Studying Significant Others Could Help Survivors Of Sexual Assault
One in five women report having experienced rape, according to the Centers for Disease Control and Prevention. Florida State University doctoral candidate Wayne Rivera says that means many people know a sexual assault survivor, whether they realize it not.
"The way I'm defining it at least, which includes friends and partners. Most people tend to know a victim. Maybe they disclose to them or not. But most people will tend to know a victim or survivor," Rivera said.
Yet many survivors don't report their assault to law enforcement. According to the Rape, Abuse and Incest National Network, 310 out of every 1,000 rapes are reported to police. Rivera says friends, family and partners are often the first line of support, not social services.
“These friends are the primary people who are assisting the victim. Again, most rapes are not reported to any sort of agency… or something that can help. So it’s really important to understand how they react, and what impact that has on them,” Rivera said.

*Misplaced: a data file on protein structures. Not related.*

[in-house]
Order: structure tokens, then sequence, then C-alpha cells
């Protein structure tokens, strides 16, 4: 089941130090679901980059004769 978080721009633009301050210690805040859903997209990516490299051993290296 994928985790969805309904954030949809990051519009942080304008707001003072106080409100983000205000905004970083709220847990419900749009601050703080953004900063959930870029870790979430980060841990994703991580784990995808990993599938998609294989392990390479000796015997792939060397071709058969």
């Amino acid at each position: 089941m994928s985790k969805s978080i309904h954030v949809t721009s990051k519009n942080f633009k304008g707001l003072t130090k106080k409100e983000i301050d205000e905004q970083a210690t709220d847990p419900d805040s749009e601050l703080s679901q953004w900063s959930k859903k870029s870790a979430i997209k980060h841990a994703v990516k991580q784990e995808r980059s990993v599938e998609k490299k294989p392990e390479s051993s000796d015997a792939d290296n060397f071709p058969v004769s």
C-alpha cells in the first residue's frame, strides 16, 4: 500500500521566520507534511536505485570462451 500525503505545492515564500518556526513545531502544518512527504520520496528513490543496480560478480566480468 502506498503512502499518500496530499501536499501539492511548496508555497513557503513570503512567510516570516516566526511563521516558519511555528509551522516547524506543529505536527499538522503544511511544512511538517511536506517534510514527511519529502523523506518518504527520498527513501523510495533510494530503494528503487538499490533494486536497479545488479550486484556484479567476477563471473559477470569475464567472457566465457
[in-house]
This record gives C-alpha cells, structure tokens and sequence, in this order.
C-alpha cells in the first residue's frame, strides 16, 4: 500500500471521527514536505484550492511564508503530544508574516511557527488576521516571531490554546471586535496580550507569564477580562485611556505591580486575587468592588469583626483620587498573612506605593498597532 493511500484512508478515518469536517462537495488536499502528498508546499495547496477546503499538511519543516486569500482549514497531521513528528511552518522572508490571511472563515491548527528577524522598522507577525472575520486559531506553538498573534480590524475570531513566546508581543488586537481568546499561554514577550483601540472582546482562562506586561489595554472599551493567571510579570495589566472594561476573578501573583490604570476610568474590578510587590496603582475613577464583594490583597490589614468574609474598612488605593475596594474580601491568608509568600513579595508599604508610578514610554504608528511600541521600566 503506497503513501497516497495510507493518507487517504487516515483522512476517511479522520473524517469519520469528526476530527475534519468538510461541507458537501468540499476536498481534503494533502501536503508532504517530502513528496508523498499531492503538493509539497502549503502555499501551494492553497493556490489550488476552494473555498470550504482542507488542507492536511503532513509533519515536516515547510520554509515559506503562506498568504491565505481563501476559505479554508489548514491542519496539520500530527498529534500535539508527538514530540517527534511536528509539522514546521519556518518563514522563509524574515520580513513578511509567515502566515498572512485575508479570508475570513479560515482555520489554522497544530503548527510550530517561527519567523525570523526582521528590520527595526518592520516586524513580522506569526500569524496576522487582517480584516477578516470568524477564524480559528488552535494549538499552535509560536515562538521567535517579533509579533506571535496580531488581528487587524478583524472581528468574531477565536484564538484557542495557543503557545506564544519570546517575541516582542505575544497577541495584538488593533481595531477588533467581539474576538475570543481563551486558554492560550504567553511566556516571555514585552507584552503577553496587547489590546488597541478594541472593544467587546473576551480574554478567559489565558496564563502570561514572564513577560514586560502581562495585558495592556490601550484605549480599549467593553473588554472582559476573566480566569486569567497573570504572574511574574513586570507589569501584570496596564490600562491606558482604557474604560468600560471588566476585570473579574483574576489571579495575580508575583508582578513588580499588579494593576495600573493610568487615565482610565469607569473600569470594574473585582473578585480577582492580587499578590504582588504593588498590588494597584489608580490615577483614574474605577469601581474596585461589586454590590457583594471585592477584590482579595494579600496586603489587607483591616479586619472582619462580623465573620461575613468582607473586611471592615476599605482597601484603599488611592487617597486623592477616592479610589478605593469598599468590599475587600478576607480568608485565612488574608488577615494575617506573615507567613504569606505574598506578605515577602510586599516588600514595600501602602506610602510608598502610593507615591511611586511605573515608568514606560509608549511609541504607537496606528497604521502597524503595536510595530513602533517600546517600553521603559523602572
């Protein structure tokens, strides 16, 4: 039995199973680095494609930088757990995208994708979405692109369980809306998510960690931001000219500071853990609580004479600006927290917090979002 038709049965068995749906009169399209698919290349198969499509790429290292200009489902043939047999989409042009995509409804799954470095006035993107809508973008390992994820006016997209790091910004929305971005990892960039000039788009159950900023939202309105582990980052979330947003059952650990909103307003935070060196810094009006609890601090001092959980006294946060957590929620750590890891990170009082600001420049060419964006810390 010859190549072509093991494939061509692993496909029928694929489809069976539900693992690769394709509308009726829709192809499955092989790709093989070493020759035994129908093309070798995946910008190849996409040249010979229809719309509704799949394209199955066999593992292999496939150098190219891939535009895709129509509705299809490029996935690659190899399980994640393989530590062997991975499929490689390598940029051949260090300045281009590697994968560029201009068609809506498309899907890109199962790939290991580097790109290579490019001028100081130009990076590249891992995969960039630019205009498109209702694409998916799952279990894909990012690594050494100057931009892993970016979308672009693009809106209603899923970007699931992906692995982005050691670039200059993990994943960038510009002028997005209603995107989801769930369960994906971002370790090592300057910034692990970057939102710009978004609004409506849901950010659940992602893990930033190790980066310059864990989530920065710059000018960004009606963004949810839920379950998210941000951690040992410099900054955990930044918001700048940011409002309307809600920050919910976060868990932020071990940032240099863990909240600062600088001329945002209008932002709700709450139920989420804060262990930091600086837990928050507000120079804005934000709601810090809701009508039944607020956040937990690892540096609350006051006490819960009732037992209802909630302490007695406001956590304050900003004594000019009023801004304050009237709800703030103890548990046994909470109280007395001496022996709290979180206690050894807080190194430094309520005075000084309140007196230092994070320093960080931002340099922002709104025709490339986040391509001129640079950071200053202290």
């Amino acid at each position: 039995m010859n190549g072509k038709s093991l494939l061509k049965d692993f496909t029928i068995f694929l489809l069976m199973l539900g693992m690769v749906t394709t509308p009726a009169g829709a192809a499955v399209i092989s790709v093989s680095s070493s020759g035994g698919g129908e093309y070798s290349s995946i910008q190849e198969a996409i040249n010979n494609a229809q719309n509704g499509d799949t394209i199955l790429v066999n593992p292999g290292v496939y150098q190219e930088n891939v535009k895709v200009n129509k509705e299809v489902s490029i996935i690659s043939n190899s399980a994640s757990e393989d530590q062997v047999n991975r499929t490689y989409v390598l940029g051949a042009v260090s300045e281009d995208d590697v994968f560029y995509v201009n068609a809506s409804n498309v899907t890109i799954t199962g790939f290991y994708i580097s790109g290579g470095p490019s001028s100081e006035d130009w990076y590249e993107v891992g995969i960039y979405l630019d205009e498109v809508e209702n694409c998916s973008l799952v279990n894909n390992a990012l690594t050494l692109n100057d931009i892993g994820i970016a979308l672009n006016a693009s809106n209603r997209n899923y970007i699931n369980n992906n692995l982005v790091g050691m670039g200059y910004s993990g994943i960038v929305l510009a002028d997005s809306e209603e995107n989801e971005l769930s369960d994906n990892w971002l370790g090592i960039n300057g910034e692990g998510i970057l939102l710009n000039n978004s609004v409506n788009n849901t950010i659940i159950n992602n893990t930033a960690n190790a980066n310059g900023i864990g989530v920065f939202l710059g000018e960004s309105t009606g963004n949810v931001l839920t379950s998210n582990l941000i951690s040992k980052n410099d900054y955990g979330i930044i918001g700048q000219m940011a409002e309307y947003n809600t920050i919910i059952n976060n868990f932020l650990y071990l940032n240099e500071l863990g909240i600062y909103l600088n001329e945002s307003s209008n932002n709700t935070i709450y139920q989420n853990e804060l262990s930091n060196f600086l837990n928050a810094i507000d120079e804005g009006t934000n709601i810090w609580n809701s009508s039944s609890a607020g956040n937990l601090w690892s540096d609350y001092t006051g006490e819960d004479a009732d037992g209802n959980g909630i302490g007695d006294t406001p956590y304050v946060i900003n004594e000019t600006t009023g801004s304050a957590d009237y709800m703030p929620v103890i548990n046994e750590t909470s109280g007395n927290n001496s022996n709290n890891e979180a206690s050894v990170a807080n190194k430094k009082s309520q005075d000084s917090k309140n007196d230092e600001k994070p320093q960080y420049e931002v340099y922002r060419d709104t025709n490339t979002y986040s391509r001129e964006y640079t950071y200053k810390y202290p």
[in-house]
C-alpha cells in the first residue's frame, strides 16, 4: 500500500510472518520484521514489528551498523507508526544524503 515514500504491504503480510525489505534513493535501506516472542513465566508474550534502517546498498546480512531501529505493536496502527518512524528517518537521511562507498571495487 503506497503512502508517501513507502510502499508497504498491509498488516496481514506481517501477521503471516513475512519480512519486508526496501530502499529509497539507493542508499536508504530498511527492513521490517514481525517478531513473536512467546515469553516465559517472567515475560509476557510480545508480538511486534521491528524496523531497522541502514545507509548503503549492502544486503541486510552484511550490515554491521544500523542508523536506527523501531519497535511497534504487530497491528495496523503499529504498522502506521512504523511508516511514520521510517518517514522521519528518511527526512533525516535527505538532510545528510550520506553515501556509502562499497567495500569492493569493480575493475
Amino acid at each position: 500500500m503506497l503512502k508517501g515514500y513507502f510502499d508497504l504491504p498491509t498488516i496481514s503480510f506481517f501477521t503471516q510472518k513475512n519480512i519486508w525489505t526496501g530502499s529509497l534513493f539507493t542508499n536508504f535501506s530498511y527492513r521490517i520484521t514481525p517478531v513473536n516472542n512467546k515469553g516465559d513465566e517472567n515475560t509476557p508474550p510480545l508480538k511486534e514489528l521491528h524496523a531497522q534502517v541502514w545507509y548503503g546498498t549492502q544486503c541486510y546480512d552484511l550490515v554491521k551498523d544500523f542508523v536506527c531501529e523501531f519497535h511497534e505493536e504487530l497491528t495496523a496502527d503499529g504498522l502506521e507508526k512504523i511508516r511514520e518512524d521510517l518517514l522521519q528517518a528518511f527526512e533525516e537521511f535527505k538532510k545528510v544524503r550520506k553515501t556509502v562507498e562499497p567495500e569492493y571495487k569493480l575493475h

That’s spurring Rivera to study those significant others, who may not know how to respond.
“Supporting a victim is actually very difficult. A lot of times even when we feel like we’re doing something good, there’s still doubts….People often screw up. They feel bad about it. And there’s no one who really tells you how to handle something like that,” Rivera said.
Rivera hopes understanding significant others may ultimately help connect survivors to the services they need.
He’s currently collecting interviews with friends, family, partners and social support workers to study how survivors disclosed the assault. He'll then delve into how the significant others responded and what, if any, second hand impacts came out of the experience.
He plans to publish his findings in the spring of 2018.